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Increased Thalamic Gamma Band Activity Correlates with Symptom Relief following Deep Brain Stimulation in Humans with Tourette’s Syndrome

  • Nicholas Maling ,

    Contributed equally to this work with: Nicholas Maling, Rowshanak Hashemiyoon

    Affiliation Department of Neuroscience, University of Florida, Gainesville, Florida, United States of America

  • Rowshanak Hashemiyoon ,

    Contributed equally to this work with: Nicholas Maling, Rowshanak Hashemiyoon

    Affiliation Department of Biomedical Engineering, University of Miami, Coral Gables, Florida, United States of America

  • Kelly D. Foote,

    Affiliations Department of Neurosurgery, University of Florida, Gainesville, Florida, United States of America, Center for Movement Disorders & Neurorestoration, University of Florida, Gainesville, Florida, United States of America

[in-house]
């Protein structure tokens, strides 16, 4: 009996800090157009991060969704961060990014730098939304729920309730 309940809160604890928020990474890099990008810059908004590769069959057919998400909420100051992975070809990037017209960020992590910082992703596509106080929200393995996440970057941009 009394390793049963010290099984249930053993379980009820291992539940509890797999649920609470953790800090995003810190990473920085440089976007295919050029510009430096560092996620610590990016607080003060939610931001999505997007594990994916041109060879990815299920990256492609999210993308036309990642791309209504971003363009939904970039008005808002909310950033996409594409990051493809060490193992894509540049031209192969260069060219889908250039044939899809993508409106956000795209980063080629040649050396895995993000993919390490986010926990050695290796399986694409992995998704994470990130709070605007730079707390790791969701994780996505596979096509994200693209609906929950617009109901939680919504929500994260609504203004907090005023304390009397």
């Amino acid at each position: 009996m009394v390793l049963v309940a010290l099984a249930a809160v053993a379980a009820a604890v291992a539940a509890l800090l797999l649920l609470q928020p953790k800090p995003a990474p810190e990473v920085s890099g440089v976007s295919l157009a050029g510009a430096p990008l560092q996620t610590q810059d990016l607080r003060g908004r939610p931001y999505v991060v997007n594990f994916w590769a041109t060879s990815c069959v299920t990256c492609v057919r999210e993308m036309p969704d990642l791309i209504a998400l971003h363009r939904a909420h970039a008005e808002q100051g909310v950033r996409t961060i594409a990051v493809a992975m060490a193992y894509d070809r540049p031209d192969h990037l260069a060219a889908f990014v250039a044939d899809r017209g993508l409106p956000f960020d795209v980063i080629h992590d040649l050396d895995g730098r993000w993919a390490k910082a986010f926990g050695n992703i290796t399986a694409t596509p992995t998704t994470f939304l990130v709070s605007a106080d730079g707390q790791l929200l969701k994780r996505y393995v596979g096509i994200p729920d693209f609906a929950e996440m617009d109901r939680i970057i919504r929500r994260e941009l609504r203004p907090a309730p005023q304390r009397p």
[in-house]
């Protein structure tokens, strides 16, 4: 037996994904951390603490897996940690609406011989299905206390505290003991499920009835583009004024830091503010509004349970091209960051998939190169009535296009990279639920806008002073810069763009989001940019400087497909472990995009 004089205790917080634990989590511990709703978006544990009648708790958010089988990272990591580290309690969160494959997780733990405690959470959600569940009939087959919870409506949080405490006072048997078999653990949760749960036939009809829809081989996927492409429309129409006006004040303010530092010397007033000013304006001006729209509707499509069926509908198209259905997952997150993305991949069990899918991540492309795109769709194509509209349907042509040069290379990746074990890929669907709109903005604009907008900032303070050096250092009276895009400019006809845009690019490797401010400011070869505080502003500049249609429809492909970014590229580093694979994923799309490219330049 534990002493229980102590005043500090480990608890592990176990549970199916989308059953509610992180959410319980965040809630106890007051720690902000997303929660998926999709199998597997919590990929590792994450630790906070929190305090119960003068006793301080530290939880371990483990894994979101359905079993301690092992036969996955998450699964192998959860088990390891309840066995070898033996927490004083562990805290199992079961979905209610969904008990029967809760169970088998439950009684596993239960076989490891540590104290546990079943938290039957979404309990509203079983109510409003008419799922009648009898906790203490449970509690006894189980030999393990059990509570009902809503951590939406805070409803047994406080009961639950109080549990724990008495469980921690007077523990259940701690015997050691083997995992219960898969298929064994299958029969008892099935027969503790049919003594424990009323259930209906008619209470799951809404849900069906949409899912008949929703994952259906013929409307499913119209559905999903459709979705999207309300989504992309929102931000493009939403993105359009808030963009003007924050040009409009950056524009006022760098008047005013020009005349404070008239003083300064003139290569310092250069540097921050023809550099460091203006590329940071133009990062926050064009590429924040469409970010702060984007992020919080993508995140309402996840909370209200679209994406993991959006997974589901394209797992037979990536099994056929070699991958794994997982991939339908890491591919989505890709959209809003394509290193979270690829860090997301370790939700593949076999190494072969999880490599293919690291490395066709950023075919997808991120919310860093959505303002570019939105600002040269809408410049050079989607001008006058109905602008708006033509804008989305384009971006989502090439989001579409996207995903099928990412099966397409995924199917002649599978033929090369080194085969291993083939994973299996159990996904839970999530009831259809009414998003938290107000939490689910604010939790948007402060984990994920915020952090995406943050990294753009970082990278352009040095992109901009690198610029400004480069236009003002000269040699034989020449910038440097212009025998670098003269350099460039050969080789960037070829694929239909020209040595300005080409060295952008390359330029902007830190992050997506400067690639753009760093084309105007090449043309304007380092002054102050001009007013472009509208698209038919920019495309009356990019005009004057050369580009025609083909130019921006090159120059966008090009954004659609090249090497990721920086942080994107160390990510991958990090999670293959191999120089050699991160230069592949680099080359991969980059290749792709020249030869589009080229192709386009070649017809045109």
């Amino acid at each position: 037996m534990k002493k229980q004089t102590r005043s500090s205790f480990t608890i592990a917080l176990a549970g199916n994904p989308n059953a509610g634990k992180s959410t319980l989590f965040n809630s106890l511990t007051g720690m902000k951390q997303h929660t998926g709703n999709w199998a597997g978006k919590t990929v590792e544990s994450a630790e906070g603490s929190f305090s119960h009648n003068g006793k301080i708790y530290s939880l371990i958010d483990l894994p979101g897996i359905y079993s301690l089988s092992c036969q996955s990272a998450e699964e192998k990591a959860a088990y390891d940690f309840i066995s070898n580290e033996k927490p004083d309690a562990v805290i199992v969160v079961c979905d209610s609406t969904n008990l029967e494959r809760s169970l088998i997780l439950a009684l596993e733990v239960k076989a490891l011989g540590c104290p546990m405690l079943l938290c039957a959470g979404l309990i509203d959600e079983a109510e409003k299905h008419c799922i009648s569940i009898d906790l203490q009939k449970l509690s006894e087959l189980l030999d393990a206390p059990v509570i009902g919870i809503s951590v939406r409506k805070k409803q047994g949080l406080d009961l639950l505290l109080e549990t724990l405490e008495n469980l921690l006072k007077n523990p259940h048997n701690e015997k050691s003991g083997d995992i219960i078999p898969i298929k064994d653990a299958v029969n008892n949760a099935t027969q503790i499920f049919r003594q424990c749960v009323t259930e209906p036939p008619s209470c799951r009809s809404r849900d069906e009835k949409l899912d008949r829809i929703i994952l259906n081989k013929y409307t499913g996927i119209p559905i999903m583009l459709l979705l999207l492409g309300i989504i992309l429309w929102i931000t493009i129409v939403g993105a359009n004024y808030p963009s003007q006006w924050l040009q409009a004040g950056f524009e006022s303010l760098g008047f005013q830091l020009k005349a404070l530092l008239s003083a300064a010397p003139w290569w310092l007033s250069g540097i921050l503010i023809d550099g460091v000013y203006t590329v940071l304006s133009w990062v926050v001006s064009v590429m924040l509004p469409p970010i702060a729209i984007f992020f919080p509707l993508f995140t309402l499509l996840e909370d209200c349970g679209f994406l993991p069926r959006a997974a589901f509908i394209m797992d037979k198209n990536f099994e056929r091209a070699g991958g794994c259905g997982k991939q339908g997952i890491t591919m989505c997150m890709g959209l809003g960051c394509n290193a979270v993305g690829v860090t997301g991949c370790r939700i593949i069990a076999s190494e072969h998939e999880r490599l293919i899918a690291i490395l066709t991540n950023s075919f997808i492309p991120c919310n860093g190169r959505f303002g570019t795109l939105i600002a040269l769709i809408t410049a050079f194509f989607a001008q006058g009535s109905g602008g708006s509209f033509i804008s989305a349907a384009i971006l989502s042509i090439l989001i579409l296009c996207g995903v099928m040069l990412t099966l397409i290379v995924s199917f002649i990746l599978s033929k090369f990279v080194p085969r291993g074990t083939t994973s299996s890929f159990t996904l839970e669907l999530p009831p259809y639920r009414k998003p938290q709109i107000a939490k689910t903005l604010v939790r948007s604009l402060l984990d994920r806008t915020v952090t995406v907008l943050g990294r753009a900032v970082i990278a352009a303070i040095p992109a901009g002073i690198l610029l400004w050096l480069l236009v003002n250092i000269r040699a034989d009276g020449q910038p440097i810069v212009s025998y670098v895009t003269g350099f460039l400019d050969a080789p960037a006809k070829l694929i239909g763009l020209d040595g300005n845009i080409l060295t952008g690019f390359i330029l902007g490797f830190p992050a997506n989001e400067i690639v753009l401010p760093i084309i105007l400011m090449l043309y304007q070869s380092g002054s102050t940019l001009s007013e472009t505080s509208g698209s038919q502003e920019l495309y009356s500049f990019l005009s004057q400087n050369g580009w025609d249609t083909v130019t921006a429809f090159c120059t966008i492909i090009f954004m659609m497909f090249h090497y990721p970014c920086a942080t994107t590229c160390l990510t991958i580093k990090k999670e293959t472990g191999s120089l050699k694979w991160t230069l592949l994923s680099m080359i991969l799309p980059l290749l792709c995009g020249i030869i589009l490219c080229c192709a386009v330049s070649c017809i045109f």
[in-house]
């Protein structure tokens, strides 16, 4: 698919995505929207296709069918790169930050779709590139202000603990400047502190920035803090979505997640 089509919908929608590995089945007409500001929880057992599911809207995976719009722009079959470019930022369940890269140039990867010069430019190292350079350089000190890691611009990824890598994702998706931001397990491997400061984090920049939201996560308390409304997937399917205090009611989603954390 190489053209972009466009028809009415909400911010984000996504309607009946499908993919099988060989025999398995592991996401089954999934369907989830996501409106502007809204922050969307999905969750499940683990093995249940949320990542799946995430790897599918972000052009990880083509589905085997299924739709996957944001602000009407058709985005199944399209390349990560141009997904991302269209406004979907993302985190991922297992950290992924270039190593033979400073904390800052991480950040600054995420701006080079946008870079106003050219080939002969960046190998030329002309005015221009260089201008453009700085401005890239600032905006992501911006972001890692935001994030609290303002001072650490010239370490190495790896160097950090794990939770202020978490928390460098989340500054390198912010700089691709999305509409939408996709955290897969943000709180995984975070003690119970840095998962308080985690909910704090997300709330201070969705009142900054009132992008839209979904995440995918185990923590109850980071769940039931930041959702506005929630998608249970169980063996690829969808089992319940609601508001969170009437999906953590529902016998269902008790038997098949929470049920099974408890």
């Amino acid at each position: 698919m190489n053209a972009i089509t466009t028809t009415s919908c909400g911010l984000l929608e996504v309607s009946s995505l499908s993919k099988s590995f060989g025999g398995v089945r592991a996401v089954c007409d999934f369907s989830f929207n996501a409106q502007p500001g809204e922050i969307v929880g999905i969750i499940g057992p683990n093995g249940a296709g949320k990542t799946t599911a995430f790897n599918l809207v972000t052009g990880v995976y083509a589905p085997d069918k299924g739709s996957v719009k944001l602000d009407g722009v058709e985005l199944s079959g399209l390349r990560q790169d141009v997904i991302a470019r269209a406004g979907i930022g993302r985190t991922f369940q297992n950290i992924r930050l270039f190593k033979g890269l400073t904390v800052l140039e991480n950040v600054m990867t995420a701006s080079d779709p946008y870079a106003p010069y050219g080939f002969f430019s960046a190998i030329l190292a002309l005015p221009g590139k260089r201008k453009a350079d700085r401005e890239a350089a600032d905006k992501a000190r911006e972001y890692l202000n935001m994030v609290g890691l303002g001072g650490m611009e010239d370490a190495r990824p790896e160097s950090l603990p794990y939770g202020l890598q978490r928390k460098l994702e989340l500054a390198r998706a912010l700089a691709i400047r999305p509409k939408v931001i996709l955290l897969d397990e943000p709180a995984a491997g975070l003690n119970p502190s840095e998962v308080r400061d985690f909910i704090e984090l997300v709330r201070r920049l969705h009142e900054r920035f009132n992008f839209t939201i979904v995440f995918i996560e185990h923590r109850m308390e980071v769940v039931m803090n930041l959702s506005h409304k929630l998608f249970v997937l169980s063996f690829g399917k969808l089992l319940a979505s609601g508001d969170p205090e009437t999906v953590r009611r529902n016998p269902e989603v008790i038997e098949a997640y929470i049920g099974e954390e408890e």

• Michael S. Okun ,

    These authors also contributed equally to this work.

    Affiliations Center for Movement Disorders & Neurorestoration, University of Florida, Gainesville, Florida, United States of America, Department of Neurology, University of Florida, Gainesville, Florida, United States of America

  • Justin C. Sanchez

    These authors also contributed equally to this work.

    Affiliations Department of Biomedical Engineering, University of Miami, Coral Gables, Florida, United States of America, Neuroscience Program, University of Miami, Miami, Florida, United States of America, Miami Project to Cure Paralysis, University of Miami, Miami, Florida, United States of America